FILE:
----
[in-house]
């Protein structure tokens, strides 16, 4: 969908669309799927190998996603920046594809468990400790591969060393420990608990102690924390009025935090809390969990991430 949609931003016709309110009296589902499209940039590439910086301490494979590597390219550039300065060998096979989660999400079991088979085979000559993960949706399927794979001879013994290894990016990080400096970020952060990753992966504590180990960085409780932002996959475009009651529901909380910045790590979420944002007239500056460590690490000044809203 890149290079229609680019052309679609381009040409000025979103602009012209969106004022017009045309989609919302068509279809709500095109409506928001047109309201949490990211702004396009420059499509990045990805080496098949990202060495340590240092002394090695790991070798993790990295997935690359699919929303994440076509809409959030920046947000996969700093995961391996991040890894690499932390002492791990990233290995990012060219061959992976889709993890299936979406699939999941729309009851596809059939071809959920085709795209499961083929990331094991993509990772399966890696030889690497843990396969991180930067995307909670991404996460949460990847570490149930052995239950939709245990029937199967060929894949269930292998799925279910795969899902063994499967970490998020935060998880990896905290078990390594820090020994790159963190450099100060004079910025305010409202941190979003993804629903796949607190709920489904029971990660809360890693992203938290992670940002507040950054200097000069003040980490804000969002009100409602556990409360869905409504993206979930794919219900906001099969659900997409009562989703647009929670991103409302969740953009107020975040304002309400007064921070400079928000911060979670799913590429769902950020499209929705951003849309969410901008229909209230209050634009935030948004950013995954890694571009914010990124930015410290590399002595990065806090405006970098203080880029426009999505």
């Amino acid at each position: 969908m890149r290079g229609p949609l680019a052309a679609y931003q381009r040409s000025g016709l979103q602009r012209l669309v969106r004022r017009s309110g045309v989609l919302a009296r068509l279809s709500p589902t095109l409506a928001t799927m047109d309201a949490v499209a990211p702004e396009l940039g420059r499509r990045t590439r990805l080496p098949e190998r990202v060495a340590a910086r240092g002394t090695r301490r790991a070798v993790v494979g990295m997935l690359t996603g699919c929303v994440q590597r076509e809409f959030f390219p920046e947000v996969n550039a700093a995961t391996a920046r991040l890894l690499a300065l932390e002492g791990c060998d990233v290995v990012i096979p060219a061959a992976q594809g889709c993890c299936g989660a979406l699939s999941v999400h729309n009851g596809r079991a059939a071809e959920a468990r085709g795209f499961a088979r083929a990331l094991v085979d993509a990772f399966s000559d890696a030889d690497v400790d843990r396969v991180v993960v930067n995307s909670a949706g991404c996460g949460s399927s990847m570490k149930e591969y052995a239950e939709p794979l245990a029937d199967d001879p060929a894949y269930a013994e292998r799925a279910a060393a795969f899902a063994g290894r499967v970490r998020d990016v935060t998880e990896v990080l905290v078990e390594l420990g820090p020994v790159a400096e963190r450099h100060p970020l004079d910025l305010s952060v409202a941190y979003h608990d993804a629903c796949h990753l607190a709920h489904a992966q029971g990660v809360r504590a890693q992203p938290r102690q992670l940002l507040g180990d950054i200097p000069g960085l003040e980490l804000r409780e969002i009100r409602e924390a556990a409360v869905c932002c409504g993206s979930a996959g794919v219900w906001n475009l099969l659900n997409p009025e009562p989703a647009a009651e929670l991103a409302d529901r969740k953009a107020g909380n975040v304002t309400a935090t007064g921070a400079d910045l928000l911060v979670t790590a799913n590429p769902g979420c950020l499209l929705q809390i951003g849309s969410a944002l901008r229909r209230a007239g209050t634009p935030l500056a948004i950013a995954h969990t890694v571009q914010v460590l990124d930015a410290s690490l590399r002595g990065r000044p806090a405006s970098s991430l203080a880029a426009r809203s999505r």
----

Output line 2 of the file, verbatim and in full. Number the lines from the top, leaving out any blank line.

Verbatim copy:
């Protein structure tokens, strides 16, 4: 969908669309799927190998996603920046594809468990400790591969060393420990608990102690924390009025935090809390969990991430 949609931003016709309110009296589902499209940039590439910086301490494979590597390219550039300065060998096979989660999400079991088979085979000559993960949706399927794979001879013994290894990016990080400096970020952060990753992966504590180990960085409780932002996959475009009651529901909380910045790590979420944002007239500056460590690490000044809203 890149290079229609680019052309679609381009040409000025979103602009012209969106004022017009045309989609919302068509279809709500095109409506928001047109309201949490990211702004396009420059499509990045990805080496098949990202060495340590240092002394090695790991070798993790990295997935690359699919929303994440076509809409959030920046947000996969700093995961391996991040890894690499932390002492791990990233290995990012060219061959992976889709993890299936979406699939999941729309009851596809059939071809959920085709795209499961083929990331094991993509990772399966890696030889690497843990396969991180930067995307909670991404996460949460990847570490149930052995239950939709245990029937199967060929894949269930292998799925279910795969899902063994499967970490998020935060998880990896905290078990390594820090020994790159963190450099100060004079910025305010409202941190979003993804629903796949607190709920489904029971990660809360890693992203938290992670940002507040950054200097000069003040980490804000969002009100409602556990409360869905409504993206979930794919219900906001099969659900997409009562989703647009929670991103409302969740953009107020975040304002309400007064921070400079928000911060979670799913590429769902950020499209929705951003849309969410901008229909209230209050634009935030948004950013995954890694571009914010990124930015410290590399002595990065806090405006970098203080880029426009999505």